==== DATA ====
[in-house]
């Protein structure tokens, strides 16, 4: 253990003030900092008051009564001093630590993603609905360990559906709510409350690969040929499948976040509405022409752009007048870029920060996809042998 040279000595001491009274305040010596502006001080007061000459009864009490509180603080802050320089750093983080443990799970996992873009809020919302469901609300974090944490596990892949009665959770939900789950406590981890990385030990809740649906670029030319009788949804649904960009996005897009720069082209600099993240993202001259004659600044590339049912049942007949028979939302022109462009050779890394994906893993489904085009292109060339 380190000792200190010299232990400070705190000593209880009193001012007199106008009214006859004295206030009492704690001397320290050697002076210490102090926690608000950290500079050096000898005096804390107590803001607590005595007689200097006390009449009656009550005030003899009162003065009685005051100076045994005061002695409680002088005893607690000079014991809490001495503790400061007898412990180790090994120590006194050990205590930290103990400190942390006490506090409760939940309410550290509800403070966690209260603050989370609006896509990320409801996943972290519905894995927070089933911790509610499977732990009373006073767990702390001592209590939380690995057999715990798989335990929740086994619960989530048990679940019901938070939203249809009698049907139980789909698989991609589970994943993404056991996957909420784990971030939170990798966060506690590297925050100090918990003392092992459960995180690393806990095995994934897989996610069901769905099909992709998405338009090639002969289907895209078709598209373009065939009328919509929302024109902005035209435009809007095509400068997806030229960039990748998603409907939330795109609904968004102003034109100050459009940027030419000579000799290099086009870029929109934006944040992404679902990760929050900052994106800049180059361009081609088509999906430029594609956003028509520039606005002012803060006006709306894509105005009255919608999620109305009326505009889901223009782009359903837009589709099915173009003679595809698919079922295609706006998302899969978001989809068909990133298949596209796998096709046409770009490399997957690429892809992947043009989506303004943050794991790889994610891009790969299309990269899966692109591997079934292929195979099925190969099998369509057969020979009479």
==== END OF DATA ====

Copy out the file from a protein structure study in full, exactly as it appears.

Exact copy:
[in-house]
């Protein structure tokens, strides 16, 4: 253990003030900092008051009564001093630590993603609905360990559906709510409350690969040929499948976040509405022409752009007048870029920060996809042998 040279000595001491009274305040010596502006001080007061000459009864009490509180603080802050320089750093983080443990799970996992873009809020919302469901609300974090944490596990892949009665959770939900789950406590981890990385030990809740649906670029030319009788949804649904960009996005897009720069082209600099993240993202001259004659600044590339049912049942007949028979939302022109462009050779890394994906893993489904085009292109060339 380190000792200190010299232990400070705190000593209880009193001012007199106008009214006859004295206030009492704690001397320290050697002076210490102090926690608000950290500079050096000898005096804390107590803001607590005595007689200097006390009449009656009550005030003899009162003065009685005051100076045994005061002695409680002088005893607690000079014991809490001495503790400061007898412990180790090994120590006194050990205590930290103990400190942390006490506090409760939940309410550290509800403070966690209260603050989370609006896509990320409801996943972290519905894995927070089933911790509610499977732990009373006073767990702390001592209590939380690995057999715990798989335990929740086994619960989530048990679940019901938070939203249809009698049907139980789909698989991609589970994943993404056991996957909420784990971030939170990798966060506690590297925050100090918990003392092992459960995180690393806990095995994934897989996610069901769905099909992709998405338009090639002969289907895209078709598209373009065939009328919509929302024109902005035209435009809007095509400068997806030229960039990748998603409907939330795109609904968004102003034109100050459009940027030419000579000799290099086009870029929109934006944040992404679902990760929050900052994106800049180059361009081609088509999906430029594609956003028509520039606005002012803060006006709306894509105005009255919608999620109305009326505009889901223009782009359903837009589709099915173009003679595809698919079922295609706006998302899969978001989809068909990133298949596209796998096709046409770009490399997957690429892809992947043009989506303004943050794991790889994610891009790969299309990269899966692109591997079934292929195979099925190969099998369509057969020979009479």